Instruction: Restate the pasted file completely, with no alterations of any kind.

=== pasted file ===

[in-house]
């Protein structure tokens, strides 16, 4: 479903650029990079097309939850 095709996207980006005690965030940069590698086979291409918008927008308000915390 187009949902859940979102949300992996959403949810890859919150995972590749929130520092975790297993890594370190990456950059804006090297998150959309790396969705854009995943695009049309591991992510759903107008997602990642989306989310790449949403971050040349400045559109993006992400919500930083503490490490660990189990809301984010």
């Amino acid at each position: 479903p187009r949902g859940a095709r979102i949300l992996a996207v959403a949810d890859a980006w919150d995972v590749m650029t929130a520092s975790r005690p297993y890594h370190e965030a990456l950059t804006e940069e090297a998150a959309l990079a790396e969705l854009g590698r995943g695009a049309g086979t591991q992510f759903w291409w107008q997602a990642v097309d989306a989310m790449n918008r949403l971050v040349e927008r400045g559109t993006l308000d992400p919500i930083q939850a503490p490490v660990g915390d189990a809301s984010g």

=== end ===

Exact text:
[in-house]
């Protein structure tokens, strides 16, 4: 479903650029990079097309939850 095709996207980006005690965030940069590698086979291409918008927008308000915390 187009949902859940979102949300992996959403949810890859919150995972590749929130520092975790297993890594370190990456950059804006090297998150959309790396969705854009995943695009049309591991992510759903107008997602990642989306989310790449949403971050040349400045559109993006992400919500930083503490490490660990189990809301984010």
């Amino acid at each position: 479903p187009r949902g859940a095709r979102i949300l992996a996207v959403a949810d890859a980006w919150d995972v590749m650029t929130a520092s975790r005690p297993y890594h370190e965030a990456l950059t804006e940069e090297a998150a959309l990079a790396e969705l854009g590698r995943g695009a049309g086979t591991q992510f759903w291409w107008q997602a990642v097309d989306a989310m790449n918008r949403l971050v040349e927008r400045g559109t993006l308000d992400p919500i930083q939850a503490p490490v660990g915390d189990a809301s984010g």